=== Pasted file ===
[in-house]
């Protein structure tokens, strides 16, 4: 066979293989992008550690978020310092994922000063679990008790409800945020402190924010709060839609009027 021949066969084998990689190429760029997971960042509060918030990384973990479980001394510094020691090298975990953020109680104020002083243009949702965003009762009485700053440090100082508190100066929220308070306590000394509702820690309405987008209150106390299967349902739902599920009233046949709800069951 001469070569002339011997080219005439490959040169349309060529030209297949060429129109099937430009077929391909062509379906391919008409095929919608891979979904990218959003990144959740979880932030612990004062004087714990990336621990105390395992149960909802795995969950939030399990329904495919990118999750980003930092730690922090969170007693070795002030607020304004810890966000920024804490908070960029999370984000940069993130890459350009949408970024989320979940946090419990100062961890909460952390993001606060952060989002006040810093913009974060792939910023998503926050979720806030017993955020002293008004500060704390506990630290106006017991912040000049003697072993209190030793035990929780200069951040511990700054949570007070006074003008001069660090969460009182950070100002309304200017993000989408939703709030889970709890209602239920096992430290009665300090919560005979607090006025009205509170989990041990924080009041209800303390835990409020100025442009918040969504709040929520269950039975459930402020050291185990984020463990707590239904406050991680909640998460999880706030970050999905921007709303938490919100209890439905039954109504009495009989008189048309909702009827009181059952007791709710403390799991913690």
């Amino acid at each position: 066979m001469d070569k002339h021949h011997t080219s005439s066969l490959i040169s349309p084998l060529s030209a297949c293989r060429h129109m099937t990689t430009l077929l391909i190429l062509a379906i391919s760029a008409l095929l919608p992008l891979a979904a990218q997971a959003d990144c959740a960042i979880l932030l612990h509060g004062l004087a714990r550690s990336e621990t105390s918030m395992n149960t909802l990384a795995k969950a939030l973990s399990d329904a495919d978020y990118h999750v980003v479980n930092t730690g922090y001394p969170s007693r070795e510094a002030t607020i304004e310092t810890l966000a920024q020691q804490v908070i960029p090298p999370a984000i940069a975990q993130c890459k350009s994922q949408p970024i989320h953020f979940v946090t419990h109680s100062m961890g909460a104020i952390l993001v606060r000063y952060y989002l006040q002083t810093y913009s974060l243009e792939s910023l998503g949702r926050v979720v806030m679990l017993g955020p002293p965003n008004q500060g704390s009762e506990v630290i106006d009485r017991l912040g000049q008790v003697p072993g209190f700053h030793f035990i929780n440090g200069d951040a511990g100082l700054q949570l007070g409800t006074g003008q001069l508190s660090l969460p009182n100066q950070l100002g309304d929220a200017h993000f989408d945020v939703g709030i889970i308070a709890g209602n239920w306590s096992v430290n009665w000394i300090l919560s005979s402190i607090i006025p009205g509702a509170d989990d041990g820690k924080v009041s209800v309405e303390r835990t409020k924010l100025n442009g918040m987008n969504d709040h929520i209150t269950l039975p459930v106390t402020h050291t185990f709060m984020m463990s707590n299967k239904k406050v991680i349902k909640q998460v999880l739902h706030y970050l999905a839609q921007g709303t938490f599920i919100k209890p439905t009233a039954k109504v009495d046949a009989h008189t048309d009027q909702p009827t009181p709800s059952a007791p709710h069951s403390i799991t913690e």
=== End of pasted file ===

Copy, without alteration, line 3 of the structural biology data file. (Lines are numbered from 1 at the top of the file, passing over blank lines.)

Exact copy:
């Amino acid at each position: 066979m001469d070569k002339h021949h011997t080219s005439s066969l490959i040169s349309p084998l060529s030209a297949c293989r060429h129109m099937t990689t430009l077929l391909i190429l062509a379906i391919s760029a008409l095929l919608p992008l891979a979904a990218q997971a959003d990144c959740a960042i979880l932030l612990h509060g004062l004087a714990r550690s990336e621990t105390s918030m395992n149960t909802l990384a795995k969950a939030l973990s399990d329904a495919d978020y990118h999750v980003v479980n930092t730690g922090y001394p969170s007693r070795e510094a002030t607020i304004e310092t810890l966000a920024q020691q804490v908070i960029p090298p999370a984000i940069a975990q993130c890459k350009s994922q949408p970024i989320h953020f979940v946090t419990h109680s100062m961890g909460a104020i952390l993001v606060r000063y952060y989002l006040q002083t810093y913009s974060l243009e792939s910023l998503g949702r926050v979720v806030m679990l017993g955020p002293p965003n008004q500060g704390s009762e506990v630290i106006d009485r017991l912040g000049q008790v003697p072993g209190f700053h030793f035990i929780n440090g200069d951040a511990g100082l700054q949570l007070g409800t006074g003008q001069l508190s660090l969460p009182n100066q950070l100002g309304d929220a200017h993000f989408d945020v939703g709030i889970i308070a709890g209602n239920w306590s096992v430290n009665w000394i300090l919560s005979s402190i607090i006025p009205g509702a509170d989990d041990g820690k924080v009041s209800v309405e303390r835990t409020k924010l100025n442009g918040m987008n969504d709040h929520i209150t269950l039975p459930v106390t402020h050291t185990f709060m984020m463990s707590n299967k239904k406050v991680i349902k909640q998460v999880l739902h706030y970050l999905a839609q921007g709303t938490f599920i919100k209890p439905t009233a039954k109504v009495d046949a009989h008189t048309d009027q909702p009827t009181p709800s059952a007791p709710h069951s403390i799991t913690e």